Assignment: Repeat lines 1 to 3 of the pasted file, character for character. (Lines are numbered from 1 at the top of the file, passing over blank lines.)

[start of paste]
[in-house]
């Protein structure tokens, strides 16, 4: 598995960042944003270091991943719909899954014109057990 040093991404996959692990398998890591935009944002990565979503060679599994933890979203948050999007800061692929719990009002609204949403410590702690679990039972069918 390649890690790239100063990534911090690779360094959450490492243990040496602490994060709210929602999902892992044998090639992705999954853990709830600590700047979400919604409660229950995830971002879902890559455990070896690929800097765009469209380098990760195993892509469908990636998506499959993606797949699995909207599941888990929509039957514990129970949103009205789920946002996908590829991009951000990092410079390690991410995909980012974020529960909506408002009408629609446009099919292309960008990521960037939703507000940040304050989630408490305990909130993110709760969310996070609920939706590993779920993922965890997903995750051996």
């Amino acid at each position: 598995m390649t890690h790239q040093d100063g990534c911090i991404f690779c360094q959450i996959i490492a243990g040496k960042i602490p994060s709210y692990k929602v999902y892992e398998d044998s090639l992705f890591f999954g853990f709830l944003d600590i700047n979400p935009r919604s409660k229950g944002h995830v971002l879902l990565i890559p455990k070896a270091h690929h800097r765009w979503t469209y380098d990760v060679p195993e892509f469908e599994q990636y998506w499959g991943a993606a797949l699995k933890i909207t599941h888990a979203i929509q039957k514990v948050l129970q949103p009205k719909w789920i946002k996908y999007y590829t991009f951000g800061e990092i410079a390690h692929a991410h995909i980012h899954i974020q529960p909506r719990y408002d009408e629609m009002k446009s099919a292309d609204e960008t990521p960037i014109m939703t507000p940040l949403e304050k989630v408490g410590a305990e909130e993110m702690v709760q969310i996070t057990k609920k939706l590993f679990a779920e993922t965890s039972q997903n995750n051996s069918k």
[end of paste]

[in-house]
């Protein structure tokens, strides 16, 4: 598995960042944003270091991943719909899954014109057990 040093991404996959692990398998890591935009944002990565979503060679599994933890979203948050999007800061692929719990009002609204949403410590702690679990039972069918 390649890690790239100063990534911090690779360094959450490492243990040496602490994060709210929602999902892992044998090639992705999954853990709830600590700047979400919604409660229950995830971002879902890559455990070896690929800097765009469209380098990760195993892509469908990636998506499959993606797949699995909207599941888990929509039957514990129970949103009205789920946002996908590829991009951000990092410079390690991410995909980012974020529960909506408002009408629609446009099919292309960008990521960037939703507000940040304050989630408490305990909130993110709760969310996070609920939706590993779920993922965890997903995750051996």
């Amino acid at each position: 598995m390649t890690h790239q040093d100063g990534c911090i991404f690779c360094q959450i996959i490492a243990g040496k960042i602490p994060s709210y692990k929602v999902y892992e398998d044998s090639l992705f890591f999954g853990f709830l944003d600590i700047n979400p935009r919604s409660k229950g944002h995830v971002l879902l990565i890559p455990k070896a270091h690929h800097r765009w979503t469209y380098d990760v060679p195993e892509f469908e599994q990636y998506w499959g991943a993606a797949l699995k933890i909207t599941h888990a979203i929509q039957k514990v948050l129970q949103p009205k719909w789920i946002k996908y999007y590829t991009f951000g800061e990092i410079a390690h692929a991410h995909i980012h899954i974020q529960p909506r719990y408002d009408e629609m009002k446009s099919a292309d609204e960008t990521p960037i014109m939703t507000p940040l949403e304050k989630v408490g410590a305990e909130e993110m702690v709760q969310i996070t057990k609920k939706l590993f679990a779920e993922t965890s039972q997903n995750n051996s069918k």